more likely to want to lose weight.
The Healthy Gender Gap
In addition to their different views on weight, men are more likely than women
to define healthiness in terms of a major fitness event or goal, like a
marathon. Other gender differences include:
*Upcoming events such as reunions and weddings kick-start healthier living
for women more than men.
*More dads (34 percent) than moms (22 percent) see parenthood as a path to
a healthier life.
*Among men who say they live healthier today than 5 years ago, 49 percent
report they’re drinking less alcohol now.
*Among women who say they live healthier today than 5 years ago, 36 percent
report they’re caving in less to late-night sweet cravings.
Getting to the office in the morning doesn’t appear to be as stressful as
actually being in the office all day. Only 11 percent of Americans cited
driving as a major stressor. However, the workplace topped the list of most
stressful places, with more than a quarter (27 percent) of Americans saying
they experience the most stress at work, followed by spending time with
extended family (12 percent) and their spouse/partner (11 percent).
While family is a major cause of stress, four-legged members of the family
help bring people peace of mind. Nearly 7 in 10 people (69 percent) agree
that having a cat or dog can help reduce stress.
Moms & Millennials Trust Social Media
Significantly higher percentages of Millennials and GenXers agree that
connecting through social media has a positive impact on their health or
well-being, find social media is a great way to share health and wellness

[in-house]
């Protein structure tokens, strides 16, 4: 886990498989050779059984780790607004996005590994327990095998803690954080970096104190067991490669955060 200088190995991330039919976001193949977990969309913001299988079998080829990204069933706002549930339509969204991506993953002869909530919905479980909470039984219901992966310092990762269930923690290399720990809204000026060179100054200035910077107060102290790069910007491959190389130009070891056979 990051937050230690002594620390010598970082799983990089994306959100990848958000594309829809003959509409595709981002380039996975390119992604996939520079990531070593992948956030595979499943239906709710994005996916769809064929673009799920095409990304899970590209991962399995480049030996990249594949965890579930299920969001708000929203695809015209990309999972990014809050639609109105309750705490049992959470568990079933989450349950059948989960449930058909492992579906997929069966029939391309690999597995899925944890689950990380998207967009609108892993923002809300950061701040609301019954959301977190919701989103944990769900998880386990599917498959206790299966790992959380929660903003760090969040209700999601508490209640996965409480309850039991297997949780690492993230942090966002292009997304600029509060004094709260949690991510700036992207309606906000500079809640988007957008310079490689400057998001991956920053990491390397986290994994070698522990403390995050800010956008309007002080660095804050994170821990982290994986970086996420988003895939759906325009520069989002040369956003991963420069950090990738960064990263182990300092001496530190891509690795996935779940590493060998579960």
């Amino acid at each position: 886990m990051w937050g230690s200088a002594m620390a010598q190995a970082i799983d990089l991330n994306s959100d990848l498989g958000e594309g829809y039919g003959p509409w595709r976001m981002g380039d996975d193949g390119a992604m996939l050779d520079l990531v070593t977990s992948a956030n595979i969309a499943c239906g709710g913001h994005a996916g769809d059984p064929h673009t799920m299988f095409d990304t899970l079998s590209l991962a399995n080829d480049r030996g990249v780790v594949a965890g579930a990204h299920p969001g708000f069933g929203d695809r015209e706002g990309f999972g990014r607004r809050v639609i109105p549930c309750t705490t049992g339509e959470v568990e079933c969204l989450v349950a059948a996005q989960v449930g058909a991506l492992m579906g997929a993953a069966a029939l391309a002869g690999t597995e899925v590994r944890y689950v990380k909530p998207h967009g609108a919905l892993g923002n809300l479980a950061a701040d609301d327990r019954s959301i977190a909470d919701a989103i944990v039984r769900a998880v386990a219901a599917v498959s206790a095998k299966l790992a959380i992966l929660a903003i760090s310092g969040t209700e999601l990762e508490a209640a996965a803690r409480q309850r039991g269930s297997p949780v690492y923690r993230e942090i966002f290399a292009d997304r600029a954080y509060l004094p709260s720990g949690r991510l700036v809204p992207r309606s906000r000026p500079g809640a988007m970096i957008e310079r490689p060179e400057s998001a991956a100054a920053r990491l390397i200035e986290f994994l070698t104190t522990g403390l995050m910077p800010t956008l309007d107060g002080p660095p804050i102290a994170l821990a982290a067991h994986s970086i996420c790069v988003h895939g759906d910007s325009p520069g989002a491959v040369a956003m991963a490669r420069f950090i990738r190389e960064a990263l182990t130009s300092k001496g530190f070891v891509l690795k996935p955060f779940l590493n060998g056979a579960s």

info, and are inspired to live healthier by what they see on social media. In
addition, a third (34 percent) of moms say that connecting with others on
social media has a positive impact on their overall health and wellness,
compared with a quarter (24 percent) of dads.
Results from the study will be featured on Meredith Corporation websites and
publications such as Family Circle, Ladies’ Home Journal and Fitness.
The survey, commissioned by Aetna, was conducted online by Harris Interactive
among a nationally representative sample of Americans ages 25-64.Fieldwork
was conducted from April 8 - 19, 2013, and resulted in 1,800 completed
questionnaires. Figures for age, sex, race/ethnicity, education, region and
household income were weighted where necessary to bring them into line with
their actual proportions in the population. Propensity score weighting was
also used to adjust for respondents’ propensity to be online.
Data from additional waves of the “what’s your healthy?” study will be
released later this summer and fall.
*Please credit all data to "what’s your healthy?," an Aetna survey.
Aetna is one of the nation's leading diversified health care benefits
companies, serving an estimated 44 million people with information and
resources to help them make better informed decisions about their health care.
Aetna offers a broad range of traditional, voluntary and consumer-directed
health insurance products and related services, including medical, pharmacy,
dental, behavioral health, group life and disability plans, and medical
management capabilities, Medicaid health care management services, workers'
compensation administrative services and health information technology
services. Aetna’s customers include employer groups, individuals, college
students, part-time and hourly workers, health plans, health care providers,
governmental units, government-sponsored plans, labor groups and expatriates.
For more information, see www.aetna.com.
Ethan Slavin, 860-273-6095